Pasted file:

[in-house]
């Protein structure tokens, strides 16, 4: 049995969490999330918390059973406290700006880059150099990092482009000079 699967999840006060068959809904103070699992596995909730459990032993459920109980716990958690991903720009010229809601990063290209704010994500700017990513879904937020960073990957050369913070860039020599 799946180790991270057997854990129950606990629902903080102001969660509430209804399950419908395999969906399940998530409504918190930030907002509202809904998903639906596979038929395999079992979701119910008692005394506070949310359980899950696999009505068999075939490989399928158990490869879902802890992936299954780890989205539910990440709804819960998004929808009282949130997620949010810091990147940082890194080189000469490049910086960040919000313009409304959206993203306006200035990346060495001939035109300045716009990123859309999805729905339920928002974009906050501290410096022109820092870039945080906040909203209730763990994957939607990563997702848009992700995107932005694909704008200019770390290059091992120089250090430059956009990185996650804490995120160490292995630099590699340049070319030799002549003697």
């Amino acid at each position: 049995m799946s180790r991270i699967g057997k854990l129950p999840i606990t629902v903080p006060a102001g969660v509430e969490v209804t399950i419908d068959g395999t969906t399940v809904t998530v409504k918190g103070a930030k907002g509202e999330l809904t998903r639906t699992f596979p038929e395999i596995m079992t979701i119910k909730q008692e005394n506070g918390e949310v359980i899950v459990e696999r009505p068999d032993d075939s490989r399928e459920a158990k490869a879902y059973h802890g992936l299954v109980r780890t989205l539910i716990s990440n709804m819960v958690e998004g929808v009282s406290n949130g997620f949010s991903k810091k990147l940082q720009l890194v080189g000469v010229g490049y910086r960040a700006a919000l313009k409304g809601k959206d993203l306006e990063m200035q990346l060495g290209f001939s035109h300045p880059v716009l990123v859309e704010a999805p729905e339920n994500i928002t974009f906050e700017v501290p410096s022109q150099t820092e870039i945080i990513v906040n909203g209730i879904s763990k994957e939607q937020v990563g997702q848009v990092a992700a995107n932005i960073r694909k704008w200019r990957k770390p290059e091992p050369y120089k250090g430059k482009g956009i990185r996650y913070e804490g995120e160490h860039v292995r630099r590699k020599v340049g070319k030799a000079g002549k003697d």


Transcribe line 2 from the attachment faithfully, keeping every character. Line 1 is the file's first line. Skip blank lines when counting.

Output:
């Protein structure tokens, strides 16, 4: 049995969490999330918390059973406290700006880059150099990092482009000079 699967999840006060068959809904103070699992596995909730459990032993459920109980716990958690991903720009010229809601990063290209704010994500700017990513879904937020960073990957050369913070860039020599 799946180790991270057997854990129950606990629902903080102001969660509430209804399950419908395999969906399940998530409504918190930030907002509202809904998903639906596979038929395999079992979701119910008692005394506070949310359980899950696999009505068999075939490989399928158990490869879902802890992936299954780890989205539910990440709804819960998004929808009282949130997620949010810091990147940082890194080189000469490049910086960040919000313009409304959206993203306006200035990346060495001939035109300045716009990123859309999805729905339920928002974009906050501290410096022109820092870039945080906040909203209730763990994957939607990563997702848009992700995107932005694909704008200019770390290059091992120089250090430059956009990185996650804490995120160490292995630099590699340049070319030799002549003697």